Download PDFPDF
Rheumatology in 2049: the age of all data
Compose Response

Plain text

  • No HTML tags allowed.
  • Web page addresses and e-mail addresses turn into links automatically.
  • Lines and paragraphs break automatically.
Author Information
First or given name, e.g. 'Peter'.
Your last, or family, name, e.g. 'MacMoody'.
Your email address, e.g.
Your role and/or occupation, e.g. 'Orthopedic Surgeon'.
Your organization or institution (if applicable), e.g. 'Royal Free Hospital'.
Statement of Competing Interests


  • A rapid response is a moderated but not peer reviewed online response to a published article in a BMJ journal; it will not receive a DOI and will not be indexed unless it is also republished as a Letter, Correspondence or as other content. Find out more about rapid responses.
  • We intend to post all responses which are approved by the Editor, within 14 days (BMJ Journals) or 24 hours (The BMJ), however timeframes cannot be guaranteed. Responses must comply with our requirements and should contribute substantially to the topic, but it is at our absolute discretion whether we publish a response, and we reserve the right to edit or remove responses before and after publication and also republish some or all in other BMJ publications, including third party local editions in other countries and languages
  • Our requirements are stated in our rapid response terms and conditions and must be read. These include ensuring that: i) you do not include any illustrative content including tables and graphs, ii) you do not include any information that includes specifics about any patients,iii) you do not include any original data, unless it has already been published in a peer reviewed journal and you have included a reference, iv) your response is lawful, not defamatory, original and accurate, v) you declare any competing interests, vi) you understand that your name and other personal details set out in our rapid response terms and conditions will be published with any responses we publish and vii) you understand that once a response is published, we may continue to publish your response and/or edit or remove it in the future.
  • By submitting this rapid response you are agreeing to our terms and conditions for rapid responses and understand that your personal data will be processed in accordance with those terms and our privacy notice.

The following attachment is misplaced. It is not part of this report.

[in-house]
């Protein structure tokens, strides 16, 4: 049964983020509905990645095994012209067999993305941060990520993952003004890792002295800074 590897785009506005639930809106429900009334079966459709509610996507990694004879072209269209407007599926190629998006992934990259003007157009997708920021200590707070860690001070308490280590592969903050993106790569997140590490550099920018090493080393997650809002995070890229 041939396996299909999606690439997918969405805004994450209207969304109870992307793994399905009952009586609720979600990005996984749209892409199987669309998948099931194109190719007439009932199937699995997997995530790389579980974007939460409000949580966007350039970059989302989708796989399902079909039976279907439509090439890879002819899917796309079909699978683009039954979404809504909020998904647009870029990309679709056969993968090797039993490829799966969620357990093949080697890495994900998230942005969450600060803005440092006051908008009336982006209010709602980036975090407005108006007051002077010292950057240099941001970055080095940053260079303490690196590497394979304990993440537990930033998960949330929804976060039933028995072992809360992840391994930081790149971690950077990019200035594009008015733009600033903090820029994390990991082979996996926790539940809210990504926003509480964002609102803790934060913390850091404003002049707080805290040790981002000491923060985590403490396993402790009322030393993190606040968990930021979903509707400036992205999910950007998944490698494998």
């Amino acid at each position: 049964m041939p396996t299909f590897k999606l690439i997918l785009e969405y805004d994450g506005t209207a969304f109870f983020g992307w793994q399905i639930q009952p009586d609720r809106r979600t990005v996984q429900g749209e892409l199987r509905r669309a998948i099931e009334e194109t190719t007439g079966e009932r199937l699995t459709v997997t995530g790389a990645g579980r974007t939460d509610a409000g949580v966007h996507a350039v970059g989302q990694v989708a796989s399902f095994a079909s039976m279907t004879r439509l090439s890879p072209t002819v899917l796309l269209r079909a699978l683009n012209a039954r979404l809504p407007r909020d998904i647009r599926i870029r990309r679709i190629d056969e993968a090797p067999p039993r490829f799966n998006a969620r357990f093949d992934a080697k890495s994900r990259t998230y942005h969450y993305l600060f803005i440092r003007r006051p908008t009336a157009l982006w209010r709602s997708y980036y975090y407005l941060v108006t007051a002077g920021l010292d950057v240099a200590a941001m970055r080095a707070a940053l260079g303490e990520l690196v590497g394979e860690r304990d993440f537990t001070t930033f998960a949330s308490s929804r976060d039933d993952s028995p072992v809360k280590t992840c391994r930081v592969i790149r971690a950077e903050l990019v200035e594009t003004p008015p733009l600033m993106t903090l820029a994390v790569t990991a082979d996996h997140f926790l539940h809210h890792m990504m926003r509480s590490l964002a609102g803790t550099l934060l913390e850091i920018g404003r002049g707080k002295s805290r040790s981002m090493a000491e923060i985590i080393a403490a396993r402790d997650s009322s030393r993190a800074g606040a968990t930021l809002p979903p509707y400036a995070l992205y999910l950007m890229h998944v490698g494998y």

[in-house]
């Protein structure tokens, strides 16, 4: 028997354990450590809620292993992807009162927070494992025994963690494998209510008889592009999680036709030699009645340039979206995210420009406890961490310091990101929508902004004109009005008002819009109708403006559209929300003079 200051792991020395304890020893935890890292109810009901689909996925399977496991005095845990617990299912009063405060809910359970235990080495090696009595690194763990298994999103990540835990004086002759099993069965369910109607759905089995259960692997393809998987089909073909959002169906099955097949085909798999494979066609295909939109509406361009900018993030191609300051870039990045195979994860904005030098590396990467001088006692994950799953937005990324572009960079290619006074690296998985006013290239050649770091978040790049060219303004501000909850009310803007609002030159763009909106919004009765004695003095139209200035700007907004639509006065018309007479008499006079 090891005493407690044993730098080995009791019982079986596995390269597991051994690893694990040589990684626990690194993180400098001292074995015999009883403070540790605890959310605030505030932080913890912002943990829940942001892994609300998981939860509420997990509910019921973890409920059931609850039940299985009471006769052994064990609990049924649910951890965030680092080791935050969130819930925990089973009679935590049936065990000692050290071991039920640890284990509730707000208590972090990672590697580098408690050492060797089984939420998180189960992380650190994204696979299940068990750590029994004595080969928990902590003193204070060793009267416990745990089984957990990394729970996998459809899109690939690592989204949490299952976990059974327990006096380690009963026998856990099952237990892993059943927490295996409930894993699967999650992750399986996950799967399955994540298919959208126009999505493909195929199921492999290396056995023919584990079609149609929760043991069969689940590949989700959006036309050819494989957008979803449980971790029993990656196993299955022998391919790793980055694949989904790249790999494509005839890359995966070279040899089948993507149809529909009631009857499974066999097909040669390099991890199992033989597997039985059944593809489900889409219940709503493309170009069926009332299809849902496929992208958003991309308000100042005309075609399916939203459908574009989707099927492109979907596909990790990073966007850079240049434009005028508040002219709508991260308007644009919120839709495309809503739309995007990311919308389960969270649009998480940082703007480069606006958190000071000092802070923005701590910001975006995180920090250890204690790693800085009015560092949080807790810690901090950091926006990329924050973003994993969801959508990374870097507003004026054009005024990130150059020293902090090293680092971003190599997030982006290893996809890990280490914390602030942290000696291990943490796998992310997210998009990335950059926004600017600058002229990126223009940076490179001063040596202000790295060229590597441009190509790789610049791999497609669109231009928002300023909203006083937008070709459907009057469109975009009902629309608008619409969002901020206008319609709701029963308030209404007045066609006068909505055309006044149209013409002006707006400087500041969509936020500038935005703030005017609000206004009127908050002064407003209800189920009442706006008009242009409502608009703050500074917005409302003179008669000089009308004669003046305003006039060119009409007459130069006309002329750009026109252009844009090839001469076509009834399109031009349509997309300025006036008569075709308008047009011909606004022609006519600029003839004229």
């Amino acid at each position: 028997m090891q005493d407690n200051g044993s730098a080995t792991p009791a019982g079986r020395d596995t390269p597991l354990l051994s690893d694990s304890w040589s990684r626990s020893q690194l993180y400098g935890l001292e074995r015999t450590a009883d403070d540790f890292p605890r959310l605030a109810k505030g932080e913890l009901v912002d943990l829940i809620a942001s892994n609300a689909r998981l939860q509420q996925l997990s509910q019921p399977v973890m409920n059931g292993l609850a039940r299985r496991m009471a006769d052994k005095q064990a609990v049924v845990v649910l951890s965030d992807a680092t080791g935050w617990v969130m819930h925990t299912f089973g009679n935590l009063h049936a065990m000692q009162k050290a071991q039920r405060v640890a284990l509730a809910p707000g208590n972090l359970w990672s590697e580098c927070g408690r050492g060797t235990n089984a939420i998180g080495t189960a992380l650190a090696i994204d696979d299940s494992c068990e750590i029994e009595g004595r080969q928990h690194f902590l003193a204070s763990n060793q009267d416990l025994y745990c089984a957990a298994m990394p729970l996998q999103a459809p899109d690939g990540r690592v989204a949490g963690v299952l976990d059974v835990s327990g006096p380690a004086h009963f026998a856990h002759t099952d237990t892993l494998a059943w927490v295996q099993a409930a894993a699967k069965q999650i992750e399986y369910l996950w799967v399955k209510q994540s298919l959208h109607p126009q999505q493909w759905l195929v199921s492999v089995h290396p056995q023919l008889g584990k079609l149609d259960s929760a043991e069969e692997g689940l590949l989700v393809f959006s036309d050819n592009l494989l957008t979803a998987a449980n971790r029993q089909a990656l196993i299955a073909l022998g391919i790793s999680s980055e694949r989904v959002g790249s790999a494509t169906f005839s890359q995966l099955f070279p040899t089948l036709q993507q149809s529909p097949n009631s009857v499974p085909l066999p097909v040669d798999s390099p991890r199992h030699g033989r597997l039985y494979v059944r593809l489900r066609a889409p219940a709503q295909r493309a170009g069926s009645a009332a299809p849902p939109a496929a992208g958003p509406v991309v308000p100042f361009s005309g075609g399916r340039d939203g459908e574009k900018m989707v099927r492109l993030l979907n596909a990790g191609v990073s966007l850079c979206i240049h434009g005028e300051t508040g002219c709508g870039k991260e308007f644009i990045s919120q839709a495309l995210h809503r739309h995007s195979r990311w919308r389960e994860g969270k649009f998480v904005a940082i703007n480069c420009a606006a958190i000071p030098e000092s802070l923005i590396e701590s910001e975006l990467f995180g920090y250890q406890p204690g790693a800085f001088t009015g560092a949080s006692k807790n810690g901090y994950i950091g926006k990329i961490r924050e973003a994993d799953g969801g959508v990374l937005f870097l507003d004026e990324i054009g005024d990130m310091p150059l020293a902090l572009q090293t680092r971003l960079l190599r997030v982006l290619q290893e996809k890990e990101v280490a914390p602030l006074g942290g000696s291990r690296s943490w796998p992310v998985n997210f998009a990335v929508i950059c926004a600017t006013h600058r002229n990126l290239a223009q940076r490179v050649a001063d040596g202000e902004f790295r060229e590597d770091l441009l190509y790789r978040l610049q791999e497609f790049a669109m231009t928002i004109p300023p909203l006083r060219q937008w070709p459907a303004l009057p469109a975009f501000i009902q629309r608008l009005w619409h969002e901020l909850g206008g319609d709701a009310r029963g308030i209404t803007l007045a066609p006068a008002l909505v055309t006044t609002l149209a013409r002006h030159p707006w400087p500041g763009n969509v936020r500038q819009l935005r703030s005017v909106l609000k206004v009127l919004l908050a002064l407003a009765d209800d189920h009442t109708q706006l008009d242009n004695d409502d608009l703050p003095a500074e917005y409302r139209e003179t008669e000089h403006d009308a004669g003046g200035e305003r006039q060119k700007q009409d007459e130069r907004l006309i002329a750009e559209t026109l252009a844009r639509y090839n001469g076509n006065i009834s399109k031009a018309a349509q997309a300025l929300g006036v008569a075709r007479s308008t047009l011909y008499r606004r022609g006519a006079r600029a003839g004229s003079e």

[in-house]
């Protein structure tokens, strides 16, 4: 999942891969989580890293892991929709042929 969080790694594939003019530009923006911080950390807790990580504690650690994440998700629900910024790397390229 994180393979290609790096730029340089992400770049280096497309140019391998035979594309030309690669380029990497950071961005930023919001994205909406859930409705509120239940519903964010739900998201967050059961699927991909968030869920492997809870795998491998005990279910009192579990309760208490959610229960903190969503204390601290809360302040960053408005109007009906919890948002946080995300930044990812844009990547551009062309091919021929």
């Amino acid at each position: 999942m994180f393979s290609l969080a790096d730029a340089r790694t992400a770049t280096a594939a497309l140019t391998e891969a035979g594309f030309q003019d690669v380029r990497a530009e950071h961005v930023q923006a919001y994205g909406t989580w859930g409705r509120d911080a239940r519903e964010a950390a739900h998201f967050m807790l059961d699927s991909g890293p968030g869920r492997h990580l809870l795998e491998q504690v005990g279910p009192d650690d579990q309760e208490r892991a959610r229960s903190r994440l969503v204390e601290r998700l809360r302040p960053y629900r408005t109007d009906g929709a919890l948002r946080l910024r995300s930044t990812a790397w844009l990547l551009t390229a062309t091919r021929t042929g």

This question is for testing whether or not you are a human visitor and to prevent automated spam submissions.

Vertical Tabs

Other responses

Jump to comment:

  • Published on:
    Digitalisation in Rheumatology - the devils advocacy and angel fear.
    • Oliver Hendricks, MD, PHD, Professor in Rheumatology Danish Hospital for Rheumatic Diseases ; University of Southern Denmark. Engelshøjgade 2a, 6400 Sønderborg, Denmark.

    Dear editor, I read with interest the narrative article published by Mucke et al. entitled Rheumatology in 2049: the age of all data, in which the authors bring to the agenda the highly relevant topic of digitalization and invite to reflect on the process of digitalization in the field of Rheumatology.
    I agree with the authors of this article, insofar as digitization is a force with disruptive potential, and we are definitely witnessing changes at enormous speed. Thus, it is reasonable to think about what our work might be like in thirty years from now. On the other hand, the authors’ positive approach demands the devil’s advocacy; coming along in terms of historical, communicational and philosophical reflections, reaching beyond the illusion of a perfect world, build on big data.
    Firstly, the impact of digitalization on clinical activity is not only characterized by expanding relevant clinical data, but also expanding and competing IT solutions, overimplemetation of the General Data Protection Regulation (GDPR) and further disproportionate bureaucratic demands, in toto leading to the danger of a technocratic overload error rather than optimized use of clinical relevant information (1, 2).
    Secondly, the operation of any computer system solely relies on the binary number system and digitalization’s ultimate backbone is the functioning algorithm. Uncontrolled, biased algorithms may result in a disparate impact on certain groups of patients and/ or the detec...

    Show More
    Conflict of Interest:
    None declared.